It is one year ago this week that the Ebola virus disease outbreak, in North Kivu province in the Democratic Republic of the Congo, was declared.
This first year Ebola anniversary is not a milestone we ever wanted to mark.
But it is a moment to reflect on the lessons we’ve learnt over the past year.
Since the beginning of the outbreak, WHO and partners’ response has continually evolved to adapt to the situation as it unfolds on the ground. We have seen bright spots where places which used to be the hub for cases like Butembo have found their case numbers dwindle. But unfortunately, we sometimes see these areas flare up again. And one adaptation we have learnt is to work very closely with communities and with local health authorities to strengthen local capacity to detect and monitor Ebola cases, and essentially to lead the response.
This anniversary is a time for us to remember the lives lost to this Ebola outbreak.
As a health community, we have mourned the deaths of seven of our own in the 198 attacks on health-care workers that we have documented. An additional 58 health-care workers and patients have been injured. This violence is a reminder that this outbreak is one with unprecedented challenges.
With this difficult environment, responders have shown immense dedication and I’d particularly like to say how immensely proud I am of the commitment and courage of everyone who has been working in the field.
Over the last year, WHO has deployed more than 700 international experts, including our own staff, as part of the surge capacity needed to respond to the outbreak. More than 70% of these experts have come from the African Region.
This shows the solidarity that the countries on the continent have embraced and their readiness to support the Democratic Republic of the Congo in its fight against this Ebola outbreak.
It is also an indication that they have confidence in the effectiveness of the response led by the DRC Government and supported by WHO and its partners.
We have an effective vaccine which has no doubt played an important role in limiting the spread of the outbreak, notwithstanding the complexity of the context in which we are responding.
We are encouraged to see that after the WHO Director-General declared the Ebola outbreak in the DRC as a public health emergency of international concern, not a single Member State in Africa has closed its borders or placed restrictions on travel or trade linked to the Ebola outbreak.
As this outbreak enters its second year, the concern is that it will extend into the nine countries neighbouring the DRC. Already there have been three imported cases into Uganda and cases close to the border with South Sudan. There have been two cases in Goma which is close to Rwanda and which is the DRC’s gateway to the rest of the world.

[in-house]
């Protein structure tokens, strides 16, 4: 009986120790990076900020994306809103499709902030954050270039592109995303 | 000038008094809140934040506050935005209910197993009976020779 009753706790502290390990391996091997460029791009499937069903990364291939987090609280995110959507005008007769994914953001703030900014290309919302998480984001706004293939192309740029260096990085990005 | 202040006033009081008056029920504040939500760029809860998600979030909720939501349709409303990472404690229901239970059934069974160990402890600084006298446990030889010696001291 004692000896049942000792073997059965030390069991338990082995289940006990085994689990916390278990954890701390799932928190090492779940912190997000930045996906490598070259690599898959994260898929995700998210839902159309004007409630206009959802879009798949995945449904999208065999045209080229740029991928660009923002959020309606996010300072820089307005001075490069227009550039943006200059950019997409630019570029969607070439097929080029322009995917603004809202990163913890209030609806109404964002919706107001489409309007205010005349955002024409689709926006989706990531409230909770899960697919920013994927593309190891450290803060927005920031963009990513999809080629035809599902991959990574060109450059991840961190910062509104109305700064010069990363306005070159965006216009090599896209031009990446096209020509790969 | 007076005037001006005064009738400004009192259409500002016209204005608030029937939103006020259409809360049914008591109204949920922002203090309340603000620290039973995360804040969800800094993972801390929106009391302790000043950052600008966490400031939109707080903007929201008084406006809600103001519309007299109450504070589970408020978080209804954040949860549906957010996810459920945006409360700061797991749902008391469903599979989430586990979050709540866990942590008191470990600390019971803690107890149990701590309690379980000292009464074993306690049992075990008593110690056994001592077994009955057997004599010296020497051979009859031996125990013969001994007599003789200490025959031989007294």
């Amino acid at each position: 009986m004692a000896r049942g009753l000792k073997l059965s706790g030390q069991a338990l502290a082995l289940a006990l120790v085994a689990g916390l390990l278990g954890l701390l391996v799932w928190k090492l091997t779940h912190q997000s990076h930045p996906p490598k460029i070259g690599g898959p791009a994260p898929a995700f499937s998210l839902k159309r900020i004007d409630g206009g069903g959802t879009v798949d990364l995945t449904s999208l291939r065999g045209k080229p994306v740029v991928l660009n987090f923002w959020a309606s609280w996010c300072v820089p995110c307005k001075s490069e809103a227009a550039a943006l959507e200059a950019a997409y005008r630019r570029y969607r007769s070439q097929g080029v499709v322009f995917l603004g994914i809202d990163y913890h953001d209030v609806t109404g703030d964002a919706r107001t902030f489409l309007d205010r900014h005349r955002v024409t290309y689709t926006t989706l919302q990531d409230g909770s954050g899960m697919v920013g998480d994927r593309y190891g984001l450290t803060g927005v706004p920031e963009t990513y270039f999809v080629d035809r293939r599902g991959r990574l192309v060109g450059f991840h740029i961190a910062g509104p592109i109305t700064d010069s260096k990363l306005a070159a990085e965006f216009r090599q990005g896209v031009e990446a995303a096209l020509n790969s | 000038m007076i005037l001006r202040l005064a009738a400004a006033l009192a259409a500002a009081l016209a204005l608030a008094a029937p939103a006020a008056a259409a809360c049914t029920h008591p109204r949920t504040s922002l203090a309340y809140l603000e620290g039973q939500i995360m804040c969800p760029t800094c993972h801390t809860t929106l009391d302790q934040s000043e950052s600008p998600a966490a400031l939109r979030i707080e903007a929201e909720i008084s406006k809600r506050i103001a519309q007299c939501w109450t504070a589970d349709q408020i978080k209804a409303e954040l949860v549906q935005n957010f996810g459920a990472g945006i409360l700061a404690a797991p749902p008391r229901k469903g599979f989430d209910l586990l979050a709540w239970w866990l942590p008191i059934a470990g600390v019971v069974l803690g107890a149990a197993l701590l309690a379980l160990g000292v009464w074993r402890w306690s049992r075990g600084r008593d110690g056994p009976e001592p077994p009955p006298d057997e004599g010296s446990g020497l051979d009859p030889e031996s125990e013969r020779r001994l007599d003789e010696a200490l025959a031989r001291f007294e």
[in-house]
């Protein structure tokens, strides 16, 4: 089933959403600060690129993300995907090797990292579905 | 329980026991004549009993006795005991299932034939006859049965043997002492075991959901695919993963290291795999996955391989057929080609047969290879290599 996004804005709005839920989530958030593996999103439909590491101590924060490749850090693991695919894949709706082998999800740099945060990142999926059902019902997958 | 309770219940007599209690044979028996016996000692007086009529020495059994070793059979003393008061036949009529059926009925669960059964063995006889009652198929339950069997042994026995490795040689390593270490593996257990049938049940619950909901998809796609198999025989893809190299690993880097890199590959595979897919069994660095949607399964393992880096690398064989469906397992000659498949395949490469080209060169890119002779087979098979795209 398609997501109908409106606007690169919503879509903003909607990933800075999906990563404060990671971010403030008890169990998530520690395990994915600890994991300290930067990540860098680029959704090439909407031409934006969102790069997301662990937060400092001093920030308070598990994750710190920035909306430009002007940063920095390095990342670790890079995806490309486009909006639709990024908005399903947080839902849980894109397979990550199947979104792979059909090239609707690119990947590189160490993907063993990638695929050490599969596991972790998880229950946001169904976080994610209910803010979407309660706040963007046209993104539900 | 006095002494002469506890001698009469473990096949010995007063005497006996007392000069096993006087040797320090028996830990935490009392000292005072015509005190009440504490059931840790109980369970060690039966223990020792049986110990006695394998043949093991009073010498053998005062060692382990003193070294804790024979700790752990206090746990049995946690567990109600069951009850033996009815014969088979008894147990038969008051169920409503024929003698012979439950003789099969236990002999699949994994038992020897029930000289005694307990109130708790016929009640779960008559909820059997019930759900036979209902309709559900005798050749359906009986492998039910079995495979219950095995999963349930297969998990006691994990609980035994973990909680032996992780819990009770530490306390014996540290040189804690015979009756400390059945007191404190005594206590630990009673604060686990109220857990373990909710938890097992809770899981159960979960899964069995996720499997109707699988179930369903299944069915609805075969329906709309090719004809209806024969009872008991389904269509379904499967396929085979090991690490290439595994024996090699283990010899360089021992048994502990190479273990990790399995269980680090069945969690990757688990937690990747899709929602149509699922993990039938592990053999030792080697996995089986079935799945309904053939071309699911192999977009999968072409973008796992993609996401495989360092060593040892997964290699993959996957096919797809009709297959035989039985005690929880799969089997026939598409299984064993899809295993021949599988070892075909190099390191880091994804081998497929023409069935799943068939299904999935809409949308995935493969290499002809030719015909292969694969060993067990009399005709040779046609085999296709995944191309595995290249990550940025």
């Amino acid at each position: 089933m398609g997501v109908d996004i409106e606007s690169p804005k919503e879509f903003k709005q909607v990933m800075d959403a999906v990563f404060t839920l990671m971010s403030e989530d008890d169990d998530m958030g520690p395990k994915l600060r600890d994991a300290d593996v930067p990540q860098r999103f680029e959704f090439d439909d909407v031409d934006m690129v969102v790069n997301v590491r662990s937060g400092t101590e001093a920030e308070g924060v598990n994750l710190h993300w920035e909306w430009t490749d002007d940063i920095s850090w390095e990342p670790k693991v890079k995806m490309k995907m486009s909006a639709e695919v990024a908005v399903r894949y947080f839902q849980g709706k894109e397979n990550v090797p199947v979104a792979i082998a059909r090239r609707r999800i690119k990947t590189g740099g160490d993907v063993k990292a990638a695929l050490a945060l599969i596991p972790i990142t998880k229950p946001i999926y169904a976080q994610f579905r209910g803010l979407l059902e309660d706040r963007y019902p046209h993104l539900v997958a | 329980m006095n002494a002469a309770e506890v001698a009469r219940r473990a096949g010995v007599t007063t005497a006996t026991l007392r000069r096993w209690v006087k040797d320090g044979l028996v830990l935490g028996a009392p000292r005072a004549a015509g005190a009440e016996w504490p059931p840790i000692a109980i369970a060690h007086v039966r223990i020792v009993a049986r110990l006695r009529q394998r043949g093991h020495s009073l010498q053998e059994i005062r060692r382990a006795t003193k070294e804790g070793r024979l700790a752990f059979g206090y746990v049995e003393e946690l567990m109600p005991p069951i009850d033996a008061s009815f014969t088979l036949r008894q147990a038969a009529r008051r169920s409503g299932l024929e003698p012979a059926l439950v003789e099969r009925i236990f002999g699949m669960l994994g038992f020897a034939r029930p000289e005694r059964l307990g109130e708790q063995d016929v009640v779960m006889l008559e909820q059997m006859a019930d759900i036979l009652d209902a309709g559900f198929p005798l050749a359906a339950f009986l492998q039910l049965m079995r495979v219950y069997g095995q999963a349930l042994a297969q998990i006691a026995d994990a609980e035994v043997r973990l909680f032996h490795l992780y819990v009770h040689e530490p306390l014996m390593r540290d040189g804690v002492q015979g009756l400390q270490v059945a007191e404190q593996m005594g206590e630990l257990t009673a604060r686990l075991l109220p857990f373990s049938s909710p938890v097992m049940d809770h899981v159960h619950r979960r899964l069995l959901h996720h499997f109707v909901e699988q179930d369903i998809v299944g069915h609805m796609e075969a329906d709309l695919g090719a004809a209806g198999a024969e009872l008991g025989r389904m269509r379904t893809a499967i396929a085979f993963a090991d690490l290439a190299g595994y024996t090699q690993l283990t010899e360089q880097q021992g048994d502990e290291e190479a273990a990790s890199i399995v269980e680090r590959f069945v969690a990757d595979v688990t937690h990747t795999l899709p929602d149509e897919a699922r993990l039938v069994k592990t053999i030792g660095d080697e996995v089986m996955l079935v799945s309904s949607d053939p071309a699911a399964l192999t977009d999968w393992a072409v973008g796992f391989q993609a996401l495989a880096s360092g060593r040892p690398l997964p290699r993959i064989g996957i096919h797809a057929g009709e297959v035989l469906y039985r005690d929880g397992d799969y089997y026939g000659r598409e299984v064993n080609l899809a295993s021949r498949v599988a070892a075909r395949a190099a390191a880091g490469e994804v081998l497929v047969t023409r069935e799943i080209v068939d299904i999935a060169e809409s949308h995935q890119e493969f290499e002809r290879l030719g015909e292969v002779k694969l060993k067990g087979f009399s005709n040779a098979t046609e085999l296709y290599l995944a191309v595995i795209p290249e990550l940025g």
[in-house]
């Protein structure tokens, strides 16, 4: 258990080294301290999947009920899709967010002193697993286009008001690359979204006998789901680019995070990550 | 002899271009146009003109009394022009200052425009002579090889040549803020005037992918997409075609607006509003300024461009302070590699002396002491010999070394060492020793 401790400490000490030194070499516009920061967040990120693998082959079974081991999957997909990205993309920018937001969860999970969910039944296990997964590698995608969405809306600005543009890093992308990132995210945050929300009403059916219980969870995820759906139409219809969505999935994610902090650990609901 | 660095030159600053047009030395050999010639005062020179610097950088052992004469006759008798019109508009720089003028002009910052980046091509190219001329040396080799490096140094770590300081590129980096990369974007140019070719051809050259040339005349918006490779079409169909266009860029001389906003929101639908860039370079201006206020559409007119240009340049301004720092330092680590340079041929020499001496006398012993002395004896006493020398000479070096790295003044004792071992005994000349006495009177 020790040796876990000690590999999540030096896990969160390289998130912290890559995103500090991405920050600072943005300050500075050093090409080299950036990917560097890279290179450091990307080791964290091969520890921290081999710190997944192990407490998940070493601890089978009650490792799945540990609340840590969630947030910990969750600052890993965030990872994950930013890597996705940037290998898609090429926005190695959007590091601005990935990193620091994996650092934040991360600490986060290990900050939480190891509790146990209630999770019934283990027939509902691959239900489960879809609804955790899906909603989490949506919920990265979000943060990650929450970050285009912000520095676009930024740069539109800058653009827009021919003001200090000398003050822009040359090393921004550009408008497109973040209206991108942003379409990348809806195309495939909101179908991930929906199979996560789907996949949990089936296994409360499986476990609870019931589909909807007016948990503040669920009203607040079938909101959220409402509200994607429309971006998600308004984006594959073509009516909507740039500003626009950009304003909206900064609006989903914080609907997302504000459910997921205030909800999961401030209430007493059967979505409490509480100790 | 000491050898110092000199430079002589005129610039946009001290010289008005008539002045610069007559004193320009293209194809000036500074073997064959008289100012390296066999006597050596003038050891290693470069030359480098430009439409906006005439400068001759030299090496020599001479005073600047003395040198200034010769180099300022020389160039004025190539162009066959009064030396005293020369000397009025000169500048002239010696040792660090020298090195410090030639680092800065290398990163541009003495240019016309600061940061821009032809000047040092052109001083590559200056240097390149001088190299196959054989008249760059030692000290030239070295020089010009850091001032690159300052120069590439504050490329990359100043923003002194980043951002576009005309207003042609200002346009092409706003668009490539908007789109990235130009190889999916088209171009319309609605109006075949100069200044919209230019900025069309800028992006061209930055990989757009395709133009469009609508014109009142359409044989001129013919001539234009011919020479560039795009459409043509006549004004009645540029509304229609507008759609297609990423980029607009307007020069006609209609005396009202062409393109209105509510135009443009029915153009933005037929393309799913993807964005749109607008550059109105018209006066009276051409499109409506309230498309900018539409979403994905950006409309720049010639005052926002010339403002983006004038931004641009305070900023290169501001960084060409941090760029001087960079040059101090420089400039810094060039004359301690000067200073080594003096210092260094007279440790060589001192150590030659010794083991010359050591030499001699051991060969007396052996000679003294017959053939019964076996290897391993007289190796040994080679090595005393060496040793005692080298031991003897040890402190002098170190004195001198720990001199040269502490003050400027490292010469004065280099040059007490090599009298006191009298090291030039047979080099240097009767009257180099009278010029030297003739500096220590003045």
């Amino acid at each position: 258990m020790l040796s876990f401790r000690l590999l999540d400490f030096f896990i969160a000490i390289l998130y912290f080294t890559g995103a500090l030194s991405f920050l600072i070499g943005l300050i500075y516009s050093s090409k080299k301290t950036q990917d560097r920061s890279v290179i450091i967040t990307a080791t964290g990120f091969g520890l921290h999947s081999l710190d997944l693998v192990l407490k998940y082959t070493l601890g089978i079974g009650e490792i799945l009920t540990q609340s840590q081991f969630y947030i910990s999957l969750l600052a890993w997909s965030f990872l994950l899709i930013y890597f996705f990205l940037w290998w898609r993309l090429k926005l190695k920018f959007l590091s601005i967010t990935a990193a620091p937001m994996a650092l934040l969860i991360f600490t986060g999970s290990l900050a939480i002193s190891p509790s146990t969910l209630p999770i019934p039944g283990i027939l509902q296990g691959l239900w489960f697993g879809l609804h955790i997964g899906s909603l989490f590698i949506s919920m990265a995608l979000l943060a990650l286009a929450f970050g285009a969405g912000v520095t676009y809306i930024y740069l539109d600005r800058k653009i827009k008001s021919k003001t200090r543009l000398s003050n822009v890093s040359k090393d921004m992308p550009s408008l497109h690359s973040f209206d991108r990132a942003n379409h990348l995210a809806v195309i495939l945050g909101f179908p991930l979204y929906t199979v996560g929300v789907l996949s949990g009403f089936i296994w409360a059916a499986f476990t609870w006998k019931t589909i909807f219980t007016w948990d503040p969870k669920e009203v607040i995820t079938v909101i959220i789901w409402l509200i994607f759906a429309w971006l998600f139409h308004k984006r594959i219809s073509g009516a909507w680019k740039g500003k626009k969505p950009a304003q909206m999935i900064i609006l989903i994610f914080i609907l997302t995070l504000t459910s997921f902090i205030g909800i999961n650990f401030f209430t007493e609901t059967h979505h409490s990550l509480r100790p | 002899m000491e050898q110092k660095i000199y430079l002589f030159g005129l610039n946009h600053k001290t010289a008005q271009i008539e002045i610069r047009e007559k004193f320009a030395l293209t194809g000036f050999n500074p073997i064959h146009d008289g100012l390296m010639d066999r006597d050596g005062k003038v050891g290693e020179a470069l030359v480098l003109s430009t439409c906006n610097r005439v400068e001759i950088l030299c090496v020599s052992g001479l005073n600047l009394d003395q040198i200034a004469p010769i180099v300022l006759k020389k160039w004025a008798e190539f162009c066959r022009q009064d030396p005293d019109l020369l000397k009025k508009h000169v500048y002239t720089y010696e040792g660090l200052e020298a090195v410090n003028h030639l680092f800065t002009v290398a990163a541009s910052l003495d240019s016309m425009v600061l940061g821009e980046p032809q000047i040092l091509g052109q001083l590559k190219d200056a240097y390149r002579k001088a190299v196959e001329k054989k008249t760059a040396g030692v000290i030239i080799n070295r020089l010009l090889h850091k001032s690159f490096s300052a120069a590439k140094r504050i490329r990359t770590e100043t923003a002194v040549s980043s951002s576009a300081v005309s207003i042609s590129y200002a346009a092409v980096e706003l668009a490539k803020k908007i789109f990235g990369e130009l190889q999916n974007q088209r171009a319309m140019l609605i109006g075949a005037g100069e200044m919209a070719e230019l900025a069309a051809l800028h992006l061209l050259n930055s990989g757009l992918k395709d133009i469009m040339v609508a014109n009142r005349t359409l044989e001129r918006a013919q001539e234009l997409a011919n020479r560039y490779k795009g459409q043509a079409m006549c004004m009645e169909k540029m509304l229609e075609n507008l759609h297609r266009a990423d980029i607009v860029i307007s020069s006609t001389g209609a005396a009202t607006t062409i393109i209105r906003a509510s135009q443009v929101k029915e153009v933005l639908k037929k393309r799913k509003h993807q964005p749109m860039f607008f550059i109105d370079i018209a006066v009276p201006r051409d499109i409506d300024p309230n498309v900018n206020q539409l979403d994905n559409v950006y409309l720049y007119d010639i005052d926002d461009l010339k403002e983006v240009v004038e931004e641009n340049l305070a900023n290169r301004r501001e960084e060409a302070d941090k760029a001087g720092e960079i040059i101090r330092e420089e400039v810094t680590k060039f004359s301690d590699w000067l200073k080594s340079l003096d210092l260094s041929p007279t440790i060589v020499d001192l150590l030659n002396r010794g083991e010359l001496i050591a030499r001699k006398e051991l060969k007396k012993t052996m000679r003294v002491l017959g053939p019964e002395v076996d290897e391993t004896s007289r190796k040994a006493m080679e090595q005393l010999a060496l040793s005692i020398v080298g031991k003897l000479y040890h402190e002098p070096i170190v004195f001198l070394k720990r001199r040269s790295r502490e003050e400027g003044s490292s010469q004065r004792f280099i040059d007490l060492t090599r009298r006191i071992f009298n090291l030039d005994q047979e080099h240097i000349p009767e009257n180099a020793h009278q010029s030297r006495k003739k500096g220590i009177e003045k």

During the past year, WHO and partners have supported governments in the nine neighbouring countries to build their preparedness capacity. In particular, Burundi, Rwanda, South Sudan and Uganda are the countries at highest risk and they have been implementing preparedness measures including vaccination of front-line workers, setting up Ebola treatment centres and strengthening detection and confirmation capacity of potential Ebola cases.
In these four priority countries more than 3000 health workers have been trained on early case detection and reporting, and screening at major points of entry – and I had the opportunity to visit a couple – which has led to the detection and investigation of over 1100 alerts.
In collaboration with the UN Office for the Coordination of Humanitarian Affairs (OCHA) and partners, a new preparedness plan has been developed, with a budget of US$ 63.9 million. This is included in the new Strategic Response Plan 4 (SRP 4) which is being finalized by the DRC Government, WHO and partners. This preparedness plan will be used to mobilize additional resources for implementing preparedness in the nine countries neighbouring the DRC over the next six months. We strongly urge donors and partners to support this preparedness which will stop the eventual epidemic in many of the countries and prevent the spending of the hundreds of millions of dollars that are needed for such a response.
With the new strategic plan, WHO is looking forward to a more united approach where under the leadership of the DRC Government, the UN, NGOs and other partners take greater responsibility for areas of the response in which they have the expertise.
Each Ebola outbreak is a health crisis that requires an all of society – and all partner —response. Ultimately, as our Director-General Dr Tedros has said, Ebola will continue to spread, alongside malaria, measles, cholera, polio, so long as the people of the DRC and other countries do not have stronger health systems, access to clean water, roads, education and all the other building blocks of a healthy society. At the one-year mark, we commit to continue to accelerate our efforts, we mourn for those that have been lost, and we call for solidarity to end this outbreak.
United and leveraging our different strengths we can end this outbreak.